In the Garden:
Southern California Coastal & Inland Valleys
Delay pruning rose branches with still-nice blooms or just-forming buds.
Still Time to Prune Roses
Gardeners in our region needn't panic if they haven't yet planted their new roses or pruned existing ones. In fact, aside from lopping off growth taller than 3 feet, I've taken to leaving my rose duties until I'm done with my fruit trees. The roses won't suffer with the wait, but the fruit trees will.
In Southern California we don't have to be as rigid as Midwest and East Coast gardeners, who are advised to prune their rose bushes down to 3 to 5 canes that are just 12 to18 inches tall. One year, I never did get to prune the bushes lower than their three-foot lop-off, and they bloomed profusely all summer. That's when nature taught me that I didn't have to be so severe in my dormant pruning.
Rose pruning is pretty simple, taken in steps. First, lop off that tall stuff, so you've got it out of the way. (Save the still-nice blooms for your dining table, and delay pruning individual branches with just-forming buds.) Next, take out dead and crossing branches, weak shoots, and any leaves remaining from last year. Once that's done, you'll be able to see more clearly what you're dealing with and what choices you have. If strong canes are less than 5 or 6 inches apart, remove some to gain better spacing. Then bring the tops down, trimming to outer-facing buds. Done!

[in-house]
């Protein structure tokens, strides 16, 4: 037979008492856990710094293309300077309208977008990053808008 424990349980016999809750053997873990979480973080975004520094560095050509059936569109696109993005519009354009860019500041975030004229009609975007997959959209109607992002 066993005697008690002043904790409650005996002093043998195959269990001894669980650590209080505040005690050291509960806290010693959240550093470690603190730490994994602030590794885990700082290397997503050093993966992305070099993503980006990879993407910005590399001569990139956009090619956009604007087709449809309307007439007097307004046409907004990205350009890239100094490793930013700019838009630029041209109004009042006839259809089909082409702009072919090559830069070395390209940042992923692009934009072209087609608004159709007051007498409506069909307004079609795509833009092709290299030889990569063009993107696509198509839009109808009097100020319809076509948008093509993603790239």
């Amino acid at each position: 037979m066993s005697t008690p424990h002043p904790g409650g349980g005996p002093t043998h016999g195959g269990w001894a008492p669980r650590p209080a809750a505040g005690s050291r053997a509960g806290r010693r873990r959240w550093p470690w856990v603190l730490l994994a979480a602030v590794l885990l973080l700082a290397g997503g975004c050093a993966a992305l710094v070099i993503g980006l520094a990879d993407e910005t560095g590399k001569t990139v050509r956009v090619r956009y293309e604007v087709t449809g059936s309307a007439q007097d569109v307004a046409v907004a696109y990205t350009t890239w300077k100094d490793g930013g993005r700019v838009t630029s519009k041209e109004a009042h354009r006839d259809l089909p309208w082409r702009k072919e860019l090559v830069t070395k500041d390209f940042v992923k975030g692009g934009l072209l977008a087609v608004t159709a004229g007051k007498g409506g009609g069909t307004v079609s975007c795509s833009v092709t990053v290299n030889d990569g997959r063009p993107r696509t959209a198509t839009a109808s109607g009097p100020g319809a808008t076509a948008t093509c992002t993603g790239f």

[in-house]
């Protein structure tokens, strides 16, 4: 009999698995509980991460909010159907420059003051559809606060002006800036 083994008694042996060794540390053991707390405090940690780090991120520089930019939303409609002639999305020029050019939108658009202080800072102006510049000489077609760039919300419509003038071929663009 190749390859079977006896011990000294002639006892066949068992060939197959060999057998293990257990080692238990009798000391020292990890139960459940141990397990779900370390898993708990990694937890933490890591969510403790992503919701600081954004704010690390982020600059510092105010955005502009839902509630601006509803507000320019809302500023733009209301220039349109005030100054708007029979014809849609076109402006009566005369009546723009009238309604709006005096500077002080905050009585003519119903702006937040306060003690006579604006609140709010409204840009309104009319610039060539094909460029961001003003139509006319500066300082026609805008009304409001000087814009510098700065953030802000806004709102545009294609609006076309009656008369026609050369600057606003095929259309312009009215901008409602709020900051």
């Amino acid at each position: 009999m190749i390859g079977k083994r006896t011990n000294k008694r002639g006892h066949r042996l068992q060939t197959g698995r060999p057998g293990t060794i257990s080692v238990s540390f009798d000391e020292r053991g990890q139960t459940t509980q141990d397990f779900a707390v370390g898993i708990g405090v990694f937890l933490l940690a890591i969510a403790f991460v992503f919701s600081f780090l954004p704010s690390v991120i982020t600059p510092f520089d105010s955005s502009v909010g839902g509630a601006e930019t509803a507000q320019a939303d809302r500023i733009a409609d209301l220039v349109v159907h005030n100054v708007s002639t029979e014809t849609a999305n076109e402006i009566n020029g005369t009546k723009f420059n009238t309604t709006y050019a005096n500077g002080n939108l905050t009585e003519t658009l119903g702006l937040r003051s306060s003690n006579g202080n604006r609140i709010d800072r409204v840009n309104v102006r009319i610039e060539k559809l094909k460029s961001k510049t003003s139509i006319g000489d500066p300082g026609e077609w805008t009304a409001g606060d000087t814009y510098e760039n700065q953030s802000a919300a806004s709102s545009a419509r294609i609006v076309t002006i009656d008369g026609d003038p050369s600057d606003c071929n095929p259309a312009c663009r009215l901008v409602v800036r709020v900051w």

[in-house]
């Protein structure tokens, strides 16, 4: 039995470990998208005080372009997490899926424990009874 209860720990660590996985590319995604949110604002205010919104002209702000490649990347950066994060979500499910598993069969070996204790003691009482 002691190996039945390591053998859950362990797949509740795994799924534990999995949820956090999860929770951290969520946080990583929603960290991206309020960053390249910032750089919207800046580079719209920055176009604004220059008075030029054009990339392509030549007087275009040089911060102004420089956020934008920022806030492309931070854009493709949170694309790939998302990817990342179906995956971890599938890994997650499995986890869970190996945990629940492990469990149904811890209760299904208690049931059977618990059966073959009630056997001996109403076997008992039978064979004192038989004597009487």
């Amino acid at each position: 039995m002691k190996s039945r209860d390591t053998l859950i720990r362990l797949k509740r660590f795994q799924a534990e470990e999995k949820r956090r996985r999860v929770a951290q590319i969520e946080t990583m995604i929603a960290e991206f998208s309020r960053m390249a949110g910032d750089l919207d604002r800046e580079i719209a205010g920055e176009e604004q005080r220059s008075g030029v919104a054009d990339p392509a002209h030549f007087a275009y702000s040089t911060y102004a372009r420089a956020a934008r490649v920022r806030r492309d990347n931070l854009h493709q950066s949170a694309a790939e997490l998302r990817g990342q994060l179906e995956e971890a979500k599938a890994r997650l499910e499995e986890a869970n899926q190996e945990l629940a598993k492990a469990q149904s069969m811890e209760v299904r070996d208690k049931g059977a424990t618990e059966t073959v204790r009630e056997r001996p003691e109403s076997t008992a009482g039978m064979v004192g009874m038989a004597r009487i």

In a month or so, when newly emerged growth is an inch or two long, simply flick off any shoots that are heading in toward the center, so the bush remains open for good air circulation. Then, let the strong foliage and blooming take off!
Note that old-fashioned roses with a single bloom cycle in the spring, as well as most climbers, should be pruned following that bloom.
Watch for Pests
To reduce the incidence of powdery mildew, gently spray the plants -- especially new growth -- with plain water from a hose two or three times a week, making sure to cover leaf undersides. This water spray will also help dislodge aphids, which love the succulent new growth of new sprouts and buds. Be sure to place your hand in back of delicate growth and new buds when spraying so the blast doesn't damage tender stems.
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